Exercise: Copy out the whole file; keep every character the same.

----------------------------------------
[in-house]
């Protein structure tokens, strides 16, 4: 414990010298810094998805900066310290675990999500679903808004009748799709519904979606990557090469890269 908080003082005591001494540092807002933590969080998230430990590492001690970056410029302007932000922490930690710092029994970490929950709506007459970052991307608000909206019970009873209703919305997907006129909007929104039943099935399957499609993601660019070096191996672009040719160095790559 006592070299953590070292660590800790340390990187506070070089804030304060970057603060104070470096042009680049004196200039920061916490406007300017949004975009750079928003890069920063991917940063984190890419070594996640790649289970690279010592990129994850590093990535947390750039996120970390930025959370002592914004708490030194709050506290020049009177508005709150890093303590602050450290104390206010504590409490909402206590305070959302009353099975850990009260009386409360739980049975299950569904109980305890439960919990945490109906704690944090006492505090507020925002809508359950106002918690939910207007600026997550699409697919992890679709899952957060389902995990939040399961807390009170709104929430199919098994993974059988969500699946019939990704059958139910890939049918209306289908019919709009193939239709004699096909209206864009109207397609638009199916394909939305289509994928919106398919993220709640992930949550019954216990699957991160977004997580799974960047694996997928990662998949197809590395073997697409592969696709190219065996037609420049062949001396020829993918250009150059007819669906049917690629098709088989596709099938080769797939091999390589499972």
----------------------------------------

[in-house]
């Protein structure tokens, strides 16, 4: 414990010298810094998805900066310290675990999500679903808004009748799709519904979606990557090469890269 908080003082005591001494540092807002933590969080998230430990590492001690970056410029302007932000922490930690710092029994970490929950709506007459970052991307608000909206019970009873209703919305997907006129909007929104039943099935399957499609993601660019070096191996672009040719160095790559 006592070299953590070292660590800790340390990187506070070089804030304060970057603060104070470096042009680049004196200039920061916490406007300017949004975009750079928003890069920063991917940063984190890419070594996640790649289970690279010592990129994850590093990535947390750039996120970390930025959370002592914004708490030194709050506290020049009177508005709150890093303590602050450290104390206010504590409490909402206590305070959302009353099975850990009260009386409360739980049975299950569904109980305890439960919990945490109906704690944090006492505090507020925002809508359950106002918690939910207007600026997550699409697919992890679709899952957060389902995990939040399961807390009170709104929430199919098994993974059988969500699946019939990704059958139910890939049918209306289908019919709009193939239709004699096909209206864009109207397609638009199916394909939305289509994928919106398919993220709640992930949550019954216990699957991160977004997580799974960047694996997928990662998949197809590395073997697409592969696709190219065996037609420049062949001396020829993918250009150059007819669906049917690629098709088989596709099938080769797939091999390589499972």